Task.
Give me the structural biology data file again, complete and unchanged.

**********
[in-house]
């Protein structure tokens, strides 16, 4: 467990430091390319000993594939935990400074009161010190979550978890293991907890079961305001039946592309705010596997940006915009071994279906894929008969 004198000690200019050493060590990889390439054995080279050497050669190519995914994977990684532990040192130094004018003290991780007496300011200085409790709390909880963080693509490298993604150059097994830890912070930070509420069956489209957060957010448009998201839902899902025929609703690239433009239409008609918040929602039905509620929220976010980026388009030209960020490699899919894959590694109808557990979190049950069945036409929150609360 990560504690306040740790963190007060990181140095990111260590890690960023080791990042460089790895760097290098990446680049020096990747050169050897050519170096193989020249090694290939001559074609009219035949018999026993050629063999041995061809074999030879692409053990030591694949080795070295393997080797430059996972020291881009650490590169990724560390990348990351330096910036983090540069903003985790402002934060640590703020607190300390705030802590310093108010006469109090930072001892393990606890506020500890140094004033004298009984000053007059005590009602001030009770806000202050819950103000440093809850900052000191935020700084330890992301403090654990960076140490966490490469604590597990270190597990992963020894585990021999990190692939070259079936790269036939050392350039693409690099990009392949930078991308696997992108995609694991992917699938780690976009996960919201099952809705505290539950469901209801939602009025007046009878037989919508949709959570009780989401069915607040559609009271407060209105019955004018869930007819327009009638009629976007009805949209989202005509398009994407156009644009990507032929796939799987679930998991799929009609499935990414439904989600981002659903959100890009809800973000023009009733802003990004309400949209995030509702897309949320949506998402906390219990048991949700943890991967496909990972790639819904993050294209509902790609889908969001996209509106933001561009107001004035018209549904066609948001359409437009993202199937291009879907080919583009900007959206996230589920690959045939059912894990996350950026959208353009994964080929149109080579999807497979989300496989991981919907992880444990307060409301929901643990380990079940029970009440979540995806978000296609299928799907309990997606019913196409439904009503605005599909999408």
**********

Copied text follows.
[in-house]
């Protein structure tokens, strides 16, 4: 467990430091390319000993594939935990400074009161010190979550978890293991907890079961305001039946592309705010596997940006915009071994279906894929008969 004198000690200019050493060590990889390439054995080279050497050669190519995914994977990684532990040192130094004018003290991780007496300011200085409790709390909880963080693509490298993604150059097994830890912070930070509420069956489209957060957010448009998201839902899902025929609703690239433009239409008609918040929602039905509620929220976010980026388009030209960020490699899919894959590694109808557990979190049950069945036409929150609360 990560504690306040740790963190007060990181140095990111260590890690960023080791990042460089790895760097290098990446680049020096990747050169050897050519170096193989020249090694290939001559074609009219035949018999026993050629063999041995061809074999030879692409053990030591694949080795070295393997080797430059996972020291881009650490590169990724560390990348990351330096910036983090540069903003985790402002934060640590703020607190300390705030802590310093108010006469109090930072001892393990606890506020500890140094004033004298009984000053007059005590009602001030009770806000202050819950103000440093809850900052000191935020700084330890992301403090654990960076140490966490490469604590597990270190597990992963020894585990021999990190692939070259079936790269036939050392350039693409690099990009392949930078991308696997992108995609694991992917699938780690976009996960919201099952809705505290539950469901209801939602009025007046009878037989919508949709959570009780989401069915607040559609009271407060209105019955004018869930007819327009009638009629976007009805949209989202005509398009994407156009644009990507032929796939799987679930998991799929009609499935990414439904989600981002659903959100890009809800973000023009009733802003990004309400949209995030509702897309949320949506998402906390219990048991949700943890991967496909990972790639819904993050294209509902790609889908969001996209509106933001561009107001004035018209549904066609948001359409437009993202199937291009879907080919583009900007959206996230589920690959045939059912894990996350950026959208353009994964080929149109080579999807497979989300496989991981919907992880444990307060409301929901643990380990079940029970009440979540995806978000296609299928799907309990997606019913196409439904009503605005599909999408």